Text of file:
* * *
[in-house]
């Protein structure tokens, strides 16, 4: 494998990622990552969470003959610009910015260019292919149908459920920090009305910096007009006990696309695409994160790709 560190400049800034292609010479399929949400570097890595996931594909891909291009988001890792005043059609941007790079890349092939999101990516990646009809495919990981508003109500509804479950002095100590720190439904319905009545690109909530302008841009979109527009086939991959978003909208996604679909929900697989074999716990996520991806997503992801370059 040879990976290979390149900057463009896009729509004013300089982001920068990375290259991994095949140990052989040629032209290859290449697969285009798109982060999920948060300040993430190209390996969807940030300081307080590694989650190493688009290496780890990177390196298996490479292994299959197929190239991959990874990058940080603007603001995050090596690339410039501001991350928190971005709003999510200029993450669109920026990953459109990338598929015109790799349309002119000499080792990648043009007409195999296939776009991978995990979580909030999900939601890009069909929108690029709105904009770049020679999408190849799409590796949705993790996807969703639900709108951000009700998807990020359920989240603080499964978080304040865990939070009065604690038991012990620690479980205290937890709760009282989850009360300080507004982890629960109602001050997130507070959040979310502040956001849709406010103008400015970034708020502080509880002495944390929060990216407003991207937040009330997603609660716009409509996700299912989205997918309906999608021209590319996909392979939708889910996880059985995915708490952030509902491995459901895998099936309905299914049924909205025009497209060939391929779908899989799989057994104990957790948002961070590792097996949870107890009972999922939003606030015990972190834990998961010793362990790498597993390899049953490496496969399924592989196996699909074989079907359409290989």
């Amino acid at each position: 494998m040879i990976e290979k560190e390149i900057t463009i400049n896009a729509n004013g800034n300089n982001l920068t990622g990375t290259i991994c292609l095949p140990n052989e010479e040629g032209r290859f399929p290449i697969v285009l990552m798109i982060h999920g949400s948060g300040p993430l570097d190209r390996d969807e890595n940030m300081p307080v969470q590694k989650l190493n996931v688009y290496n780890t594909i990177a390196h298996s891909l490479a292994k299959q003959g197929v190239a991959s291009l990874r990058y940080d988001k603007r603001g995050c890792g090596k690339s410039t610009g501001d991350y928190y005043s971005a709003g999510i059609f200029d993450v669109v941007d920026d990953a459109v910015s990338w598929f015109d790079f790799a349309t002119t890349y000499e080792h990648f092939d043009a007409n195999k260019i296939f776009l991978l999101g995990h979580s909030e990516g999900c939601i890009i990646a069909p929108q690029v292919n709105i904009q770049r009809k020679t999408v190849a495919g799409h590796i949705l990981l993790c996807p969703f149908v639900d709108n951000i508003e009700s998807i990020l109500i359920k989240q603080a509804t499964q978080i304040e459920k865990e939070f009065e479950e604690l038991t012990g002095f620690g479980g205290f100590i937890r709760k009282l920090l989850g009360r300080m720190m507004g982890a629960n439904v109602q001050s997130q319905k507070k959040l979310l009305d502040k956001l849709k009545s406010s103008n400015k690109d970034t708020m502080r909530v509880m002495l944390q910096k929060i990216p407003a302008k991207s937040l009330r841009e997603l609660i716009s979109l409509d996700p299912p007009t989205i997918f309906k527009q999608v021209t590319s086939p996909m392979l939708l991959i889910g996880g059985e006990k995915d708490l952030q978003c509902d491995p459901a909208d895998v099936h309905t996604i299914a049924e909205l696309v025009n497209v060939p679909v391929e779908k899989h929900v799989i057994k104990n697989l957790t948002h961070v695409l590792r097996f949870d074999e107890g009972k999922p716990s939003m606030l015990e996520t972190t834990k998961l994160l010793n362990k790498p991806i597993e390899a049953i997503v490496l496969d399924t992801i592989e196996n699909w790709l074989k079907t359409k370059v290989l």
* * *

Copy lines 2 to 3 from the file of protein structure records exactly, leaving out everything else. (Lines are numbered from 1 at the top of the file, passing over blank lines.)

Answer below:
């Protein structure tokens, strides 16, 4: 494998990622990552969470003959610009910015260019292919149908459920920090009305910096007009006990696309695409994160790709 560190400049800034292609010479399929949400570097890595996931594909891909291009988001890792005043059609941007790079890349092939999101990516990646009809495919990981508003109500509804479950002095100590720190439904319905009545690109909530302008841009979109527009086939991959978003909208996604679909929900697989074999716990996520991806997503992801370059 040879990976290979390149900057463009896009729509004013300089982001920068990375290259991994095949140990052989040629032209290859290449697969285009798109982060999920948060300040993430190209390996969807940030300081307080590694989650190493688009290496780890990177390196298996490479292994299959197929190239991959990874990058940080603007603001995050090596690339410039501001991350928190971005709003999510200029993450669109920026990953459109990338598929015109790799349309002119000499080792990648043009007409195999296939776009991978995990979580909030999900939601890009069909929108690029709105904009770049020679999408190849799409590796949705993790996807969703639900709108951000009700998807990020359920989240603080499964978080304040865990939070009065604690038991012990620690479980205290937890709760009282989850009360300080507004982890629960109602001050997130507070959040979310502040956001849709406010103008400015970034708020502080509880002495944390929060990216407003991207937040009330997603609660716009409509996700299912989205997918309906999608021209590319996909392979939708889910996880059985995915708490952030509902491995459901895998099936309905299914049924909205025009497209060939391929779908899989799989057994104990957790948002961070590792097996949870107890009972999922939003606030015990972190834990998961010793362990790498597993390899049953490496496969399924592989196996699909074989079907359409290989």
């Amino acid at each position: 494998m040879i990976e290979k560190e390149i900057t463009i400049n896009a729509n004013g800034n300089n982001l920068t990622g990375t290259i991994c292609l095949p140990n052989e010479e040629g032209r290859f399929p290449i697969v285009l990552m798109i982060h999920g949400s948060g300040p993430l570097d190209r390996d969807e890595n940030m300081p307080v969470q590694k989650l190493n996931v688009y290496n780890t594909i990177a390196h298996s891909l490479a292994k299959q003959g197929v190239a991959s291009l990874r990058y940080d988001k603007r603001g995050c890792g090596k690339s410039t610009g501001d991350y928190y005043s971005a709003g999510i059609f200029d993450v669109v941007d920026d990953a459109v910015s990338w598929f015109d790079f790799a349309t002119t890349y000499e080792h990648f092939d043009a007409n195999k260019i296939f776009l991978l999101g995990h979580s909030e990516g999900c939601i890009i990646a069909p929108q690029v292919n709105i904009q770049r009809k020679t999408v190849a495919g799409h590796i949705l990981l993790c996807p969703f149908v639900d709108n951000i508003e009700s998807i990020l109500i359920k989240q603080a509804t499964q978080i304040e459920k865990e939070f009065e479950e604690l038991t012990g002095f620690g479980g205290f100590i937890r709760k009282l920090l989850g009360r300080m720190m507004g982890a629960n439904v109602q001050s997130q319905k507070k959040l979310l009305d502040k956001l849709k009545s406010s103008n400015k690109d970034t708020m502080r909530v509880m002495l944390q910096k929060i990216p407003a302008k991207s937040l009330r841009e997603l609660i716009s979109l409509d996700p299912p007009t989205i997918f309906k527009q999608v021209t590319s086939p996909m392979l939708l991959i889910g996880g059985e006990k995915d708490l952030q978003c509902d491995p459901a909208d895998v099936h309905t996604i299914a049924e909205l696309v025009n497209v060939p679909v391929e779908k899989h929900v799989i057994k104990n697989l957790t948002h961070v695409l590792r097996f949870d074999e107890g009972k999922p716990s939003m606030l015990e996520t972190t834990k998961l994160l010793n362990k790498p991806i597993e390899a049953i997503v490496l496969d399924t992801i592989e196996n699909w790709l074989k079907t359409k370059v290989l």